The title of this work indicates at once its main source and its limitations. The files of Punch have been generally admitted to be a valuable mine of information on the manners, customs, and fashions of the Victorian age, and of the wealth of material thus provided liberal use has been made. But it must not be forgotten that Punch has always been a London paper, and that in so far as English life is reflected in his pages, London always comes first, though in this volume, and especially during the "Hungry 'Forties," Lancashire comes a very good second. For pictures of provincial society—such, for example, as that given in Cranford or in the novels of Trollope—or of life in Edinburgh or Dublin, the chronicler of Victorian England must look outside Punch. The "country cousin" is not forgotten, but for the most part comes into view when he is on a visit to London, not when he is on his native heath. Yet even with these deductions the amount of material is embarrassingly rich. And this is due not only to the multiplicity of subjects treated, but to the manner in which they were discussed. Of Punch, in his early days at any rate, the criticism recently applied to Victorian writers in general by a writer in Blackwood holds good: "They had a great deal to say, and they said it sometimes in too loud a voice. Such was their virtue, to which their vice was akin. Their vice was the vice of rhetoric. They fell to the temptation of many words. They wrote too often as the tub-thumper speaks, without much self-criticism and with a too fervent desire to be heard immediately and at all costs." In the 'forties Punch doubled the rôles of jester and political pamphleteer, and in the latter capacity indulged in a great deal of vehement partisan rhetoric. The loudest, the most passionate and moving as well as the least judicial of his spokesmen was Douglas Jerrold. The choice of dividing lines between periods must always be somewhat artificial, but I was confirmed in my decision to end the first volume with the year of the Indian Mutiny by the fact that it coincided with the death of Douglas Jerrold, who from 1841 to 1857 had, more than any other writer, been responsible for the Radical and humanitarian views expressed in Punch.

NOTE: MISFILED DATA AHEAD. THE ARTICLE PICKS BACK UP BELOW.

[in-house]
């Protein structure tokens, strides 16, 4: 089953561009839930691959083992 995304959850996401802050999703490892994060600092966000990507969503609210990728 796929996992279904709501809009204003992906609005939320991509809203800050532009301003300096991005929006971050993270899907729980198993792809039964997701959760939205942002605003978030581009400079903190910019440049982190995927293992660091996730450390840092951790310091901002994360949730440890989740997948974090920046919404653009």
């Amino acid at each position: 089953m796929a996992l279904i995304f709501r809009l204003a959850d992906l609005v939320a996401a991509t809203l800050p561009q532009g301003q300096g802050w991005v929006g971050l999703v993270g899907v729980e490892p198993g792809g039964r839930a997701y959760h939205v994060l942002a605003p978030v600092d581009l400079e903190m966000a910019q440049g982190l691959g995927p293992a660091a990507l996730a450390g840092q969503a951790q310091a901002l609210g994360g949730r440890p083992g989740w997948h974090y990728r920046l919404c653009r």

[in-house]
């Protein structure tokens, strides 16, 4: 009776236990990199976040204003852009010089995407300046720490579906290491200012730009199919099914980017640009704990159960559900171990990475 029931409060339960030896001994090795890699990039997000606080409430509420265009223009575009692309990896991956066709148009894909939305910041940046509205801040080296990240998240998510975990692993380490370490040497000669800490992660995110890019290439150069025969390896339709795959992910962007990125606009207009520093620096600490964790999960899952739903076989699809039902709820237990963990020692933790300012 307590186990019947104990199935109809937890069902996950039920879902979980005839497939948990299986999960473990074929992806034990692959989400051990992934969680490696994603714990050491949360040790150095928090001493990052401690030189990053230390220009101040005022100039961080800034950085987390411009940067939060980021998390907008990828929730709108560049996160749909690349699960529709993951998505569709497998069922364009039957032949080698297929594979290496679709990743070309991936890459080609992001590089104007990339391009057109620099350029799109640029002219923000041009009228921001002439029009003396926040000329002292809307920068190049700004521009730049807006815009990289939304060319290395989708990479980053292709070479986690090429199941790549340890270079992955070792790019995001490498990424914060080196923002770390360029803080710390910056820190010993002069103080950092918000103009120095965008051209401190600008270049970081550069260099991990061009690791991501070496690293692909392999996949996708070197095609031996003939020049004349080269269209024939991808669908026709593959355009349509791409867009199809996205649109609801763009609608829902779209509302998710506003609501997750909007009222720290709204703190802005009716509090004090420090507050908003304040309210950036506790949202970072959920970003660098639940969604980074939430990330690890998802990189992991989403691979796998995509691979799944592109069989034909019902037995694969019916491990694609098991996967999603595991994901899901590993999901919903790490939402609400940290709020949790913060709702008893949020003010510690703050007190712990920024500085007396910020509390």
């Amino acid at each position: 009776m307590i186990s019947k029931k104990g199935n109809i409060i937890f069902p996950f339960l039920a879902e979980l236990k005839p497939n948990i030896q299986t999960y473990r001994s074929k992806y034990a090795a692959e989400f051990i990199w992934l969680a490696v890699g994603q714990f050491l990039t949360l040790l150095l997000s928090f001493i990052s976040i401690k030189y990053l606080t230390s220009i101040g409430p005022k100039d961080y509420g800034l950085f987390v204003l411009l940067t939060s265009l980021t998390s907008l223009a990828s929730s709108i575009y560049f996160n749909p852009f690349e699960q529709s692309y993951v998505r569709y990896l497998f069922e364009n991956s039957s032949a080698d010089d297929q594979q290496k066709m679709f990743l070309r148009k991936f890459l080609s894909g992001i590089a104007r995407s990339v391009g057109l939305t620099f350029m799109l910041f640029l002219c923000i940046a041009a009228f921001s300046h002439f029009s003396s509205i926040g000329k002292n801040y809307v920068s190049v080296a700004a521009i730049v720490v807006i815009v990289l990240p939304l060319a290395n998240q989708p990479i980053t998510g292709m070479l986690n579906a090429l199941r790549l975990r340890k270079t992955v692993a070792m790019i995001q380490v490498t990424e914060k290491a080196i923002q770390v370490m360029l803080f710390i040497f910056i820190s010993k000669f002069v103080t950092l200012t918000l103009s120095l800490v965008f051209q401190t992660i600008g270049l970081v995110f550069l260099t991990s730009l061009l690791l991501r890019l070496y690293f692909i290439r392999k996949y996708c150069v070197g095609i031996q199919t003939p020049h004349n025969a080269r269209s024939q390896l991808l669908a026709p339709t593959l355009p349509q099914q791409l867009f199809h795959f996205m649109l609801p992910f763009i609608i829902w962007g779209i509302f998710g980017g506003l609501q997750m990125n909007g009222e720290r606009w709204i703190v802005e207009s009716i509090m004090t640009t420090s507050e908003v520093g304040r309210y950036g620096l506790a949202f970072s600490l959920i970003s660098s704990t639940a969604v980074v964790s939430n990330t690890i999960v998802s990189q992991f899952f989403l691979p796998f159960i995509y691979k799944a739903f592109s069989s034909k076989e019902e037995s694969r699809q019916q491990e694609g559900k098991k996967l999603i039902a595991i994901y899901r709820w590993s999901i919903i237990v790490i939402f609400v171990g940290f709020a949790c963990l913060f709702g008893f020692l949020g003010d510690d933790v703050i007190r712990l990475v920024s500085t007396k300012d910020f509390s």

My task would have been greatly simplified by the exclusion of politics altogether. But to do that would have involved the neglect of what is, after all, perhaps the most interesting and in many ways the most honourable phase of Punch's history, his championship of the poor and oppressed, and his efforts to bridge the gap between the "Two Nations"—the phrase which was used and justified in the finest passage of Disraeli's Sybil, and which I have chosen as the title for the first part of the present volume. To write a Social History of England at any time without reference to the political background would be difficult; it is practically impossible in a chronicle based on Punch in the 'forties and 'fifties. In the second part I have endeavoured to redress the balance. Here one recognizes the advantages of Punch's London outlook in dealing with the Court and fashion and the acute contrasts furnished between Mayfair on the one hand and the suburbs and slums on the other.
No attempt has been made to represent Punch as infallible whether as a recorder, a critic, or a prophet. He was often wrong, unjust, and even cruel—notably in his view of Peel and Lincoln, and in his conduct of the "No Popery" crusade—though he seldom failed to make amends, even to the extent of standing in a white sheet over Lincoln's grave.
To be continue in this ebook